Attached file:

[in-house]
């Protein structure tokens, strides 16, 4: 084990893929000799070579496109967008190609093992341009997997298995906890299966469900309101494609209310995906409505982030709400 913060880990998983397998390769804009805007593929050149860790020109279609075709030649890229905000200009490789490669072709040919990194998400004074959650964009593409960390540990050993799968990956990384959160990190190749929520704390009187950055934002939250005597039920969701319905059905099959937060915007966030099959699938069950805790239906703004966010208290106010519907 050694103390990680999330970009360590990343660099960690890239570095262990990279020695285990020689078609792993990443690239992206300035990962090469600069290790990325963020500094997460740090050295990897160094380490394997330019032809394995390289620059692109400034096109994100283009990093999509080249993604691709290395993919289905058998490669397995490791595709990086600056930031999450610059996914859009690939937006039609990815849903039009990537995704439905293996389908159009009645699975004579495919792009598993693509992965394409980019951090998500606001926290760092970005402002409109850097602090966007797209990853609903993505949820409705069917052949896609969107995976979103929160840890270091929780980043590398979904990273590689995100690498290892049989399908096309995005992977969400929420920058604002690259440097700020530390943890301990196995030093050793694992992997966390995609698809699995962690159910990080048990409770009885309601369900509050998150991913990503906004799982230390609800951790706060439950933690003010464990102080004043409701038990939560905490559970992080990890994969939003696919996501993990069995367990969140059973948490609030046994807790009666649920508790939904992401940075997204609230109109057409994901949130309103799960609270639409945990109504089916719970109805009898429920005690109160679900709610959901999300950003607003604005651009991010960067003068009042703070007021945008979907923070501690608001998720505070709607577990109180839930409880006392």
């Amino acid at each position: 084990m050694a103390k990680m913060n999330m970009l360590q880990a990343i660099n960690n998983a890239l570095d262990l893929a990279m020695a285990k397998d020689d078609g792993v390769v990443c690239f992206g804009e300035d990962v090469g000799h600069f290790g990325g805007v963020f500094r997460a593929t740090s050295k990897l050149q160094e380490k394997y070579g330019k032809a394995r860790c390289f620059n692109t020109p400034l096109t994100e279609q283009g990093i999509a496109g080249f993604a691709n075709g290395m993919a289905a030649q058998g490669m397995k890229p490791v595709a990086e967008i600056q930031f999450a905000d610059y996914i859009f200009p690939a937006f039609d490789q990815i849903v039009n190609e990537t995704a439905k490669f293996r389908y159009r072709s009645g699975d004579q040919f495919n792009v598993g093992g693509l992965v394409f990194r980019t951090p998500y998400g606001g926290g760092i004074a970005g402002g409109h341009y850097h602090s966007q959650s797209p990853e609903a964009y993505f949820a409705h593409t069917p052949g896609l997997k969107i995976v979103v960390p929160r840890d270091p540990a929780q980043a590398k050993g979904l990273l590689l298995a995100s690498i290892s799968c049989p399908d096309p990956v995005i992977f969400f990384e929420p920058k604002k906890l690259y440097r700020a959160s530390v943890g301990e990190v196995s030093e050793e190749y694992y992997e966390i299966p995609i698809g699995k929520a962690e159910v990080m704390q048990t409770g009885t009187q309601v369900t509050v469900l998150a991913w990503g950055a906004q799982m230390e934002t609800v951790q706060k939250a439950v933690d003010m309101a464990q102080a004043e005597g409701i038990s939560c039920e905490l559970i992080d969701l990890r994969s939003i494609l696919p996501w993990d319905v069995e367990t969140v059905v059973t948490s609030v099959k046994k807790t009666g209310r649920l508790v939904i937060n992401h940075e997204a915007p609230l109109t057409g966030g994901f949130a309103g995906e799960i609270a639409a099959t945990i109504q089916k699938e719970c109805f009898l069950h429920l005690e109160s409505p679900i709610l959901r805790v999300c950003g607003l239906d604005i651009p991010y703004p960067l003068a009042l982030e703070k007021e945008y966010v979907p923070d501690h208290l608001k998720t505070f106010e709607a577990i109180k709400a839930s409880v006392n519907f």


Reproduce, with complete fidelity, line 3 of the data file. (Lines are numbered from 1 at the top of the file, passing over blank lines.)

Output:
């Amino acid at each position: 084990m050694a103390k990680m913060n999330m970009l360590q880990a990343i660099n960690n998983a890239l570095d262990l893929a990279m020695a285990k397998d020689d078609g792993v390769v990443c690239f992206g804009e300035d990962v090469g000799h600069f290790g990325g805007v963020f500094r997460a593929t740090s050295k990897l050149q160094e380490k394997y070579g330019k032809a394995r860790c390289f620059n692109t020109p400034l096109t994100e279609q283009g990093i999509a496109g080249f993604a691709n075709g290395m993919a289905a030649q058998g490669m397995k890229p490791v595709a990086e967008i600056q930031f999450a905000d610059y996914i859009f200009p690939a937006f039609d490789q990815i849903v039009n190609e990537t995704a439905k490669f293996r389908y159009r072709s009645g699975d004579q040919f495919n792009v598993g093992g693509l992965v394409f990194r980019t951090p998500y998400g606001g926290g760092i004074a970005g402002g409109h341009y850097h602090s966007q959650s797209p990853e609903a964009y993505f949820a409705h593409t069917p052949g896609l997997k969107i995976v979103v960390p929160r840890d270091p540990a929780q980043a590398k050993g979904l990273l590689l298995a995100s690498i290892s799968c049989p399908d096309p990956v995005i992977f969400f990384e929420p920058k604002k906890l690259y440097r700020a959160s530390v943890g301990e990190v196995s030093e050793e190749y694992y992997e966390i299966p995609i698809g699995k929520a962690e159910v990080m704390q048990t409770g009885t009187q309601v369900t509050v469900l998150a991913w990503g950055a906004q799982m230390e934002t609800v951790q706060k939250a439950v933690d003010m309101a464990q102080a004043e005597g409701i038990s939560c039920e905490l559970i992080d969701l990890r994969s939003i494609l696919p996501w993990d319905v069995e367990t969140v059905v059973t948490s609030v099959k046994k807790t009666g209310r649920l508790v939904i937060n992401h940075e997204a915007p609230l109109t057409g966030g994901f949130a309103g995906e799960i609270a639409a099959t945990i109504q089916k699938e719970c109805f009898l069950h429920l005690e109160s409505p679900i709610l959901r805790v999300c950003g607003l239906d604005i651009p991010y703004p960067l003068a009042l982030e703070k007021e945008y966010v979907p923070d501690h208290l608001k998720t505070f106010e709607a577990i109180k709400a839930s409880v006392n519907f």